The present invention also is characterized by that the printing impact power can be changed by the use of the normal/high density selecting commands. In accordance with the present invention, the selecting commands are used not only to change the character generator and paper feed pitch as in the prior art, but also to change the impact power without need of any particular command.

BRIEF DESCRIPTION OF THE DRAWING

FIG. 1 is an illustration showing an example of a character "H" imprinted by normal density imprint function of the inpact type dot printer;

FIG. 2 is an illustration showing an example of a character "H" imprinted by high density imprint function of the impact type dot printer;

FIG. 3 shows principal portions of the impact type dot printer in accordance with the teachings of the present invention;

FIG. 4 is an illustration showing an energizing power supplied to a solenoid in case of the normal density imprint function in accordance with the teachings of the present invention;

FIG. 5 is an illustration showing an energizing power supplied to a solenoid in case of the high density imprint function in accordance with the teachings of the present invention;

FIG. 6 is a block diagram showing a preferred embodiment in accordance with the teachings of the present invention;

FIG. 7 is a time chart of the respective signal shown in FIG. 6; and

FIGS. 8A and 8B are flow charts of the preferred embodiment in accordance with the teachings of the present invention.

DETAILED DESCRIPTION OF THE INVENTION

Referring more particularly to the drawings, in FIG. 3 shown therein are the principal parts of an impact type dot printer in accordance with the teachings of the present invention. An armature yoke 10 holds a base portion of a leaf spring 12 on its base portion and an armature 14 is arranged on the top end of the leaf spring 12. A printing stylus 16 is fixed in the central position of the armature 14 in the projecting state.

On the base portion of the leaf spring 12, the base portion of a core 18 is attachingly supported on the opposite side from the armature yoke 10, and the core 18 is formed to be curved in a channel shape extended from the base portion to its top end. In the base portion side of the core 18, inserted therein is a permanent magnet 20, and on the top end portion, installed thereon is a solenoid 22 to form an electromagnet device.

Normally, the armature 14 is attracted to the top end of the core 18 by the attracting magnet force of the permanent magnet 20. In this state, the leaf spring 12 is held in a deflected shape as shown in the Figure.

In the facing position to the printing stylus 16 mentioned above, rotatably installed therein is a platen 24. A ribbon 26 and a printing paper 28 are slidingly inserted between the printing stylus 16 and the platen 24.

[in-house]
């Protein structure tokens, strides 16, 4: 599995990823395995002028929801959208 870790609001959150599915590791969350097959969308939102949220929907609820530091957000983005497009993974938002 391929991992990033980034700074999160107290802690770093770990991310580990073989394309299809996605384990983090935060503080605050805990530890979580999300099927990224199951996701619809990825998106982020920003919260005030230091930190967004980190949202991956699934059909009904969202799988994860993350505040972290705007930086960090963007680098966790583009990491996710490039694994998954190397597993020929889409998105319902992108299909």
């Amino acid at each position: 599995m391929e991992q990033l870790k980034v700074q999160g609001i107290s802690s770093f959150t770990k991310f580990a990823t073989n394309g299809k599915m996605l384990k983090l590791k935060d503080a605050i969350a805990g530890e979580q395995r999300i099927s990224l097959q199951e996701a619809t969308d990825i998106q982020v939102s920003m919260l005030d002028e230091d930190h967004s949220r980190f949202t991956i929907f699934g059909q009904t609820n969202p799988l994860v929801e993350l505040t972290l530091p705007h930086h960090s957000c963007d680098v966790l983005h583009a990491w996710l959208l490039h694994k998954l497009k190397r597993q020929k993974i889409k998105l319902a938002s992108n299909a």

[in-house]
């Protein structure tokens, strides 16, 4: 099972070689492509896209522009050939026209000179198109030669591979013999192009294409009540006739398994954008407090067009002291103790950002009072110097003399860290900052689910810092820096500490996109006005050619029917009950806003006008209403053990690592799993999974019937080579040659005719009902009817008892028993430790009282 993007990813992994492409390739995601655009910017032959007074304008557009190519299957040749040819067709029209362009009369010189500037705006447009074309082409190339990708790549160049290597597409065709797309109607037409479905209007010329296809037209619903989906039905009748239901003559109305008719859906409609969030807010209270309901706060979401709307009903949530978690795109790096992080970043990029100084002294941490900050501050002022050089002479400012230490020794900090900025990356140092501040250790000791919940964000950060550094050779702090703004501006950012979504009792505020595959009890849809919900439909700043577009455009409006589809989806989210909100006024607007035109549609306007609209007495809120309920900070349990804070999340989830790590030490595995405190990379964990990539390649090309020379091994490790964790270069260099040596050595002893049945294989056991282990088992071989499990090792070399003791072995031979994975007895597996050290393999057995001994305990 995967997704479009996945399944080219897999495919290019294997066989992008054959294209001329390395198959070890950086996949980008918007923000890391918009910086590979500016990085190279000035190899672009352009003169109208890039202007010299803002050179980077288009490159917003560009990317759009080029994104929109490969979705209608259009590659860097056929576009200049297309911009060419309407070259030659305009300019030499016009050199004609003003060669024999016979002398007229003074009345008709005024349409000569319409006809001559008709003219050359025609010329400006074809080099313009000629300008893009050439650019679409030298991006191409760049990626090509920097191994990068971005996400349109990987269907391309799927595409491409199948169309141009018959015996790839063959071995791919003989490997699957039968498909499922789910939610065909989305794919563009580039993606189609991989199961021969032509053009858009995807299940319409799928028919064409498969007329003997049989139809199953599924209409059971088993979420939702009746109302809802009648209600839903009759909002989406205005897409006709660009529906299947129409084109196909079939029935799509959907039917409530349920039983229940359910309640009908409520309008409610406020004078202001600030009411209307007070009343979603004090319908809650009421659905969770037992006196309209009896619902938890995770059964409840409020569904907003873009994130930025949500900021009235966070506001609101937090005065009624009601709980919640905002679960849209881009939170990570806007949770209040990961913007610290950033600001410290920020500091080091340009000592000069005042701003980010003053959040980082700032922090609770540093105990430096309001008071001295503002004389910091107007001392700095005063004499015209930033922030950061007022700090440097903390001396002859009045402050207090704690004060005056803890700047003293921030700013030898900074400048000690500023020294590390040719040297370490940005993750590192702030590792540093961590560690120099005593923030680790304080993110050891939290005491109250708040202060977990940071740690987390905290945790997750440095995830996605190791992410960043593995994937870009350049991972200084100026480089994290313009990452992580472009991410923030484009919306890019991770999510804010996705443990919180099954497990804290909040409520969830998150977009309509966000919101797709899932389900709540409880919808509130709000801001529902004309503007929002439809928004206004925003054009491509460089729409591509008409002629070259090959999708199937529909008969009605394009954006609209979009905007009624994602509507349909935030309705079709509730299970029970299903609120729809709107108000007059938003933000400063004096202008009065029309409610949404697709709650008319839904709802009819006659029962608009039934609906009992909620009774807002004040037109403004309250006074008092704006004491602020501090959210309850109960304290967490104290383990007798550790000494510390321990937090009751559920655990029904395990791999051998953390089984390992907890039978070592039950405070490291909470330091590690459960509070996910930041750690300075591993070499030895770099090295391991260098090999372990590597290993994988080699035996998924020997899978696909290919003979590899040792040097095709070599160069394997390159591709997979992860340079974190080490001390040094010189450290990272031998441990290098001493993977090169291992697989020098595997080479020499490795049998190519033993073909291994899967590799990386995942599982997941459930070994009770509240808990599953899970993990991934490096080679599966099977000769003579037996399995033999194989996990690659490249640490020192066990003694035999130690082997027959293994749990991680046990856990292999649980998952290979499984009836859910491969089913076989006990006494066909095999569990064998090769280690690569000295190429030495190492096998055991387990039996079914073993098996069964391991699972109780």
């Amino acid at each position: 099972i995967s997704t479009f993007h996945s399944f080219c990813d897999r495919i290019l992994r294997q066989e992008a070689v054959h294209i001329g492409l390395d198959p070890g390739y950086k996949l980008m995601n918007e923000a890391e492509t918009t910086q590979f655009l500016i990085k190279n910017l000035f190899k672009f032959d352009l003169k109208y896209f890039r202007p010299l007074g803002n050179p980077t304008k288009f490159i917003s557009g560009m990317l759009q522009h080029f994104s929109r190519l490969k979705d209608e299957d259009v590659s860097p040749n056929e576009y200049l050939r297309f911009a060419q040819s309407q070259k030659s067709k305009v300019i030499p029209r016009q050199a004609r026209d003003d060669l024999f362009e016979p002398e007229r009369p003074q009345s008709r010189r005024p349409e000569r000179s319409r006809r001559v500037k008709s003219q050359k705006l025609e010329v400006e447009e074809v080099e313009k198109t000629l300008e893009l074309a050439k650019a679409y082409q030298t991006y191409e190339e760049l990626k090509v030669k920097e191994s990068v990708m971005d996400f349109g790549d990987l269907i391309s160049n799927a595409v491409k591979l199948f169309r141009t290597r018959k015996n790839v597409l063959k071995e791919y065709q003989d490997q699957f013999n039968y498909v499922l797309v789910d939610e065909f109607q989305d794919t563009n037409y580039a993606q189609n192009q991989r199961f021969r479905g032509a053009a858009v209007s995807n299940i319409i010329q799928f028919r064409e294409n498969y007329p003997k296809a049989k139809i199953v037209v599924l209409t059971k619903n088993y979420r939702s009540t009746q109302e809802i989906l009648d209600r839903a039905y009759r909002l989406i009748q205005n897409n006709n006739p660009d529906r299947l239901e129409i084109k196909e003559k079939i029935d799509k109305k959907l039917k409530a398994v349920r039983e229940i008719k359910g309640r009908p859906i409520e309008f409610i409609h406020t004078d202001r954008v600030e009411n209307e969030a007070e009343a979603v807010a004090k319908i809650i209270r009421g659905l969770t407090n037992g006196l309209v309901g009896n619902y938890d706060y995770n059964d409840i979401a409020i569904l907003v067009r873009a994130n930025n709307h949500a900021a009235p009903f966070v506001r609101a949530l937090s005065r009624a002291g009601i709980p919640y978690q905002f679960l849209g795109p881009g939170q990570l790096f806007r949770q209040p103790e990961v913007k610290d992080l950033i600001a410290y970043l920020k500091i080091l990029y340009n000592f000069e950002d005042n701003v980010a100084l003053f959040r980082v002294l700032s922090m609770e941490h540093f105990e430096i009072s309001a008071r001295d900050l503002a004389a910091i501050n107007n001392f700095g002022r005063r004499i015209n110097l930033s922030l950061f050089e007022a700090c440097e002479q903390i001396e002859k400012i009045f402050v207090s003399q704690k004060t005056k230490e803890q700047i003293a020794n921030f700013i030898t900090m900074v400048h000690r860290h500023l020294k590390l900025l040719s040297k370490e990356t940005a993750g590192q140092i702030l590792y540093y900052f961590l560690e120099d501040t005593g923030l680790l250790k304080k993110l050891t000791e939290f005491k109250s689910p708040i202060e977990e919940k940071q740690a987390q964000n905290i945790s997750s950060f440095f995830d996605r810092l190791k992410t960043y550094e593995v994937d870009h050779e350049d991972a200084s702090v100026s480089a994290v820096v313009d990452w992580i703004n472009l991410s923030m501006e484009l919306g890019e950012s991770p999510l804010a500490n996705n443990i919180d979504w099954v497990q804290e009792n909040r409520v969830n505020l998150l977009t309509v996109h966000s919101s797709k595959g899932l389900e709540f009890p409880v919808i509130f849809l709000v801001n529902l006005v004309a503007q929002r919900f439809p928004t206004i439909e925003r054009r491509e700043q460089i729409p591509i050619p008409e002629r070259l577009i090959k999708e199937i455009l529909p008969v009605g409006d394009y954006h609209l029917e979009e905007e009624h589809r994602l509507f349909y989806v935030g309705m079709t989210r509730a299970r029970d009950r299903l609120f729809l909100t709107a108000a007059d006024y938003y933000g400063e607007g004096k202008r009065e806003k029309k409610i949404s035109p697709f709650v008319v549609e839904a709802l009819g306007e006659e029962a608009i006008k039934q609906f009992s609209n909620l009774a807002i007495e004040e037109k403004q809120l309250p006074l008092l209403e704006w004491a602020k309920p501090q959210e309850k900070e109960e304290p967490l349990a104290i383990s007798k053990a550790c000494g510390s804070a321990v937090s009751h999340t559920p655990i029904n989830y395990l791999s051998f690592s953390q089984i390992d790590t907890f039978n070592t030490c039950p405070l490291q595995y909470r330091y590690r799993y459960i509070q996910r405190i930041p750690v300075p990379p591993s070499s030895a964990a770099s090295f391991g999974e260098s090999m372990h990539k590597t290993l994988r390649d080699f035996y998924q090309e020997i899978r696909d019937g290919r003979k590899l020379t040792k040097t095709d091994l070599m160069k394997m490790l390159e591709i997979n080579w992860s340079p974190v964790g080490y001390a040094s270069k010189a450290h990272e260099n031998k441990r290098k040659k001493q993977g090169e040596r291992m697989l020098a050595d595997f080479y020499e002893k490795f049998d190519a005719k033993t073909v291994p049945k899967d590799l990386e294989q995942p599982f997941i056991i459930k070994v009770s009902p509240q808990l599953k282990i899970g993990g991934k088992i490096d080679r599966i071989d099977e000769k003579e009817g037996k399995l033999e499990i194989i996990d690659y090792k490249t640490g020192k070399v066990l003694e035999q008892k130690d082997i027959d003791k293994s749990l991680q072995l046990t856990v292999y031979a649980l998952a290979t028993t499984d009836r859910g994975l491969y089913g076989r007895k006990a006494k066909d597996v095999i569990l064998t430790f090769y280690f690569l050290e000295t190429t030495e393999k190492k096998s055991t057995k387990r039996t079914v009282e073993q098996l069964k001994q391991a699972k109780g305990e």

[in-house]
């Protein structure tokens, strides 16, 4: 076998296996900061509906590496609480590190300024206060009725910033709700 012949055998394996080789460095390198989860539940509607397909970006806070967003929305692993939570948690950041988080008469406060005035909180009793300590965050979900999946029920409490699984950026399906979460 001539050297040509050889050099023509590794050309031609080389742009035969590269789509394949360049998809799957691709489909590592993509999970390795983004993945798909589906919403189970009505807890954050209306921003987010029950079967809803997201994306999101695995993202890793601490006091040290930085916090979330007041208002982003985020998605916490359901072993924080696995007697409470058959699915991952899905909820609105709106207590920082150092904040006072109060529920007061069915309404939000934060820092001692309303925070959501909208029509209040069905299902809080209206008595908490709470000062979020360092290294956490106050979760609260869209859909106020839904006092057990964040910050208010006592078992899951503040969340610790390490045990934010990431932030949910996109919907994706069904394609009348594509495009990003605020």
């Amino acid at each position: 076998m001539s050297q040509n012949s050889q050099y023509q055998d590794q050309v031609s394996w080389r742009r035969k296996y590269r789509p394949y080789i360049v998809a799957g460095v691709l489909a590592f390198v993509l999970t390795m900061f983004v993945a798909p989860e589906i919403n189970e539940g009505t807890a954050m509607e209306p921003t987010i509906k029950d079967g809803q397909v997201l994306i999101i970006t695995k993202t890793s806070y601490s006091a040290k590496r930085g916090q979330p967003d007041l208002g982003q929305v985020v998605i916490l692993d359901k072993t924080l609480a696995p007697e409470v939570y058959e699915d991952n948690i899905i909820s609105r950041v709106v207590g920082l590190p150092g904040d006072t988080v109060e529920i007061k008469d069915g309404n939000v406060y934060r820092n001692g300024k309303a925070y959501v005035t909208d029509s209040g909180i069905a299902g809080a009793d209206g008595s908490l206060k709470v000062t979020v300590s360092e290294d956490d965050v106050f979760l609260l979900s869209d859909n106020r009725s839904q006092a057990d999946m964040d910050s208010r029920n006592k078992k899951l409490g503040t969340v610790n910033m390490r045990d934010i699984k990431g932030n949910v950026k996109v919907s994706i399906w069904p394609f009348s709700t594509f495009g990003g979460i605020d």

Accordingly, in this embodiment, a supply of energizing currents to a coil 30 of the solenoid 22 to produce a releasing magnet force against the attracting magnet force of the permanent magnet 20 cancels the magnet flux by the permanent magnet 20 so that the elastic, repulsive energy stored by the deflection of the leaf spring 12 can be released. Such an elastic restoring force of the leaf spring 12 makes the printing stylus 16 strike the printing paper 28 with the ribbon 26 on the platen 24, and the requested dots can be imprinted on the printing paper 28.

As mentioned above, the energizing amount of the printing impact is determined by the attracting energy with the attracting force of the permanent magnet 20 and the elastic energy stored in the leaf spring 12 as the basis, and the releasing energy with the releasing magnet force as the basis. In other words, when the printing impact energy is E0, the elastic energy E1, the attracting energy E2, and the releasing energy E3, a formula is held as E0 =E1 -(E2 -E3).

Accordingly, the increase of the releasing energy makes the energy of the printing impact be almost equal to the elastic energy mentioned above so that the energy of the printing of the releasing energy of the printing impact holds a large value. On the other hand, the decrease of the releasing energy makes the energy of the printing impact be a small value.

The present invention is characterized in that the printing impact force of the printing stylus 16 to the printing paper 28 can be changeably controlled between the printing operations of the normal density imprint and high density imprint, and that the printing paper can be prevented from being damaged by the high density imprinting.

In this embodiment, the printing impact force is changed by controlling the energizing power supplied to the coil 30 of the solenoid 22.

In other words, FIG. 4 shows the wave forms of the coil voltage and the coil current supplied to the solenoid 22 in the normal density imprint function, and the energizing power to be supplied to the solenoid 22 is determined by the amount of the respective value of the coil current, coil voltage and energizing time.

In this embodiment, the energizing power is selected as a smaller value in the high density imprint function than in the normal density imprint function. It is possible to decrease the energizing power by reducing the respective value of the current, etc. to be supplied to the coil mentioned above; but, in this embodiment, as shown in FIG. 5, the energizing power is reduced by supplying the energizing electric current to the solenoid in a less time.

As mentioned above, the supply of the energizing power to the solenoid 22 produces releasing magnet force to the direction cancelling the attracting magnet force by the permanent magnet 20. When the energizing power is large, the releasing magnet force becomes large. The releasing magnet force action of the solenoid 22 cancels the attracting magnet force of the permanent magnet 20, and the elastic restoring force of the leaf spring 12 makes the printing stylus 16 strike the printing paper 28 with less influence of the armature 14 by the attracting force of the permanent magnet 20.